What You Should Know About Translucent Teeth

While most people’s teeth are an opaque white, others may have parts that look
somewhat see-through. Here’s what you need to know about this common dental concern, and what you can do to address the issue.

What Causes Translucent Teeth?

The most common cause of translucent teeth is acid erosion. When teeth are exposed to acids, their hard enamel covering begins to erode. Enamel erosion can be a result of exposure to acids in food, drink, or bile.

If you consume a high amount of soft drinks, fruit juices or other sugary foods you are susceptible to acid erosion and translucent teeth.

Exposure to stomach acid can also erode tooth enamel. This is often the case when someone suffers from gastroesophageal reflux disease (GERD). Bulimics or those with morning sickness are also prone to acid erosion.

Celiac disease is another common factor, as it can inhibit the body’s development of enamel and nutrient retention. Celiac disease sufferers may also have banded discoloration as well as some pitted areas on their teeth.

There is also a genetic condition with a side effect known as enamel hypoplasia. This is something that can affect an individual's teeth during the early stages of their development. It can result in a person experiencing hypomineralization, which is a loss of minerals that give the teeth a more translucent appearance.

How Can Transparent Teeth be Treated?

Once a person has lost the enamel on their teeth, it is gone forever. Unlike other parts of the body, enamel has no living cells and thus cannot be repaired on its own. For this reason, people looking to repair their enamel must turn to cosmetic dentistry procedures.

Bonding is a common option for addressing translucent teeth. A minimally invasive cosmetic treatment, bonding can bring back the proper look of a person's teeth in one dental appointment.

It involves a dentist placing a composite resin on a person's teeth. This will then be molded to fit the shape of an individual's mouth. Once the resin is made into the correct shape it is hardened and polished.

Another solution is veneers. Veneers are very thin pieces of porcelain that are permanently placed on the front surface of an individual's teeth. In most cases, veneer application will require two visits to a dentist.

Some dentists have the veneers they use developed in labs offsite. Once the veneers are ready, a dentist will prepare the surface of the teeth by taking away a small amount of enamel. This ensures a proper fit. Once this is done, the dentist cements the veneers into place on a person’s teeth.

Preventing Transparent Teeth

There are certain situations where transparent teeth can't be prevented. This includes genetic conditions like enamel hypoplasia or celiac disease.

However, many factors are under a person's control. In order for an individual to decrease their chances of acid eating away at the enamel on their teeth, limiting certain foods helps. This includes fruit juices, sodas and other beverages and foods that naturally contain some type of acid.

When a person eats or drinks acidic food and beverages, rinsing their mouth out with water when they are finished is an effective way to remove most of the residue.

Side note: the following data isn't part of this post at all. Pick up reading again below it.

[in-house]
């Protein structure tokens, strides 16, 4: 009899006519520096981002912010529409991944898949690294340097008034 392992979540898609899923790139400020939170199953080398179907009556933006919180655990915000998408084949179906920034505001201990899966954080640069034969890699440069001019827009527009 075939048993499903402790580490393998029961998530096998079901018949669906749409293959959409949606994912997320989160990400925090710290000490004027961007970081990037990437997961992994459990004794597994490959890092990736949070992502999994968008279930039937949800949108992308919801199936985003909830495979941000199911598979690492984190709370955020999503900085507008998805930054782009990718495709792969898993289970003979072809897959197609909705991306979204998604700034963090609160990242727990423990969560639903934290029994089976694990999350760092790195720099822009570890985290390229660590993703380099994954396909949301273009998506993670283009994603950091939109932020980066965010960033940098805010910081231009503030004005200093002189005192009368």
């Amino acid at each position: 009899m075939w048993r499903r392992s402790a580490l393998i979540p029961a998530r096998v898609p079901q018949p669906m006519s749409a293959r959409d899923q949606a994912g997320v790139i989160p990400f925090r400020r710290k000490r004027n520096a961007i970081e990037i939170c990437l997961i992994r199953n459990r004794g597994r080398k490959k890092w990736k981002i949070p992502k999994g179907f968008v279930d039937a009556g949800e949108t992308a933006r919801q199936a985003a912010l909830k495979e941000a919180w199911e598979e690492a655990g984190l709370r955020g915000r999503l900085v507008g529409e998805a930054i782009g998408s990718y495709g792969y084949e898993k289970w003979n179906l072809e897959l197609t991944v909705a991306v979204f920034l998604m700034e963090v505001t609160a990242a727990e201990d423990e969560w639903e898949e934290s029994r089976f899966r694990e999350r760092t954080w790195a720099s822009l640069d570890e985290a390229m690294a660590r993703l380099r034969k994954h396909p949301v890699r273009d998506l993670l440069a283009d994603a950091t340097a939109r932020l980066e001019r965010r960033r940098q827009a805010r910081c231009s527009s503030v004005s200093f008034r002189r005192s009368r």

Dentists also advise people to wait a minimum of 30 minutes after exposing their teeth to acids before brushing their teeth. When brushing is done too soon it can damage the enamel on their teeth.

Strengthening the Enamel

Even though it is not possible for a person's body to make new enamel on their teeth, it's still important for people to realize they will benefit from strengthening and repairing the enamel that remains on their teeth.

This can be done through a process known as remineralization. It involves using products that have calcium and fluoride in them. Many of these products are designed so a person can apply them in the areas of their teeth where the enamel has started to erode.

Research conducted by the American Dental Association (ADA) has shown that fluoride will serve as a protective barrier between the drink and foods a person consumes, and the enamel on their teeth. 

It's also possible to use special types of toothpaste that replenish the calcium at any weak areas on a person's tooth enamel. This is a good way to patch up areas on teeth where erosion has occurred. It also stops further damage to the enamel.

Should someone notice a change in their teeth that has caused them to be more translucent, they may be experiencing enamel damage. This is when it's important to speak with a dentist, who will be able to provide treatment to correct the situation and protect the remaining enamel.

About the Author

Chris Barry is a staff writer and senior editor for Zwivel. He has written stories on everything from motorcycle gangs in the Caribbean to traveling the USA with Ringo Starr. His articles have been published in such high – and sometimes low – profile publications as Vice, Maxim and The National Post.

Aurora is the lead editor here at pearlywhytes.com. She is one of those people who actually likes going to the dentist. She loves to write about anything health related, but oral health is her most passionate topic. Her free time is spent partaking in family activities and experimenting in the kitchen.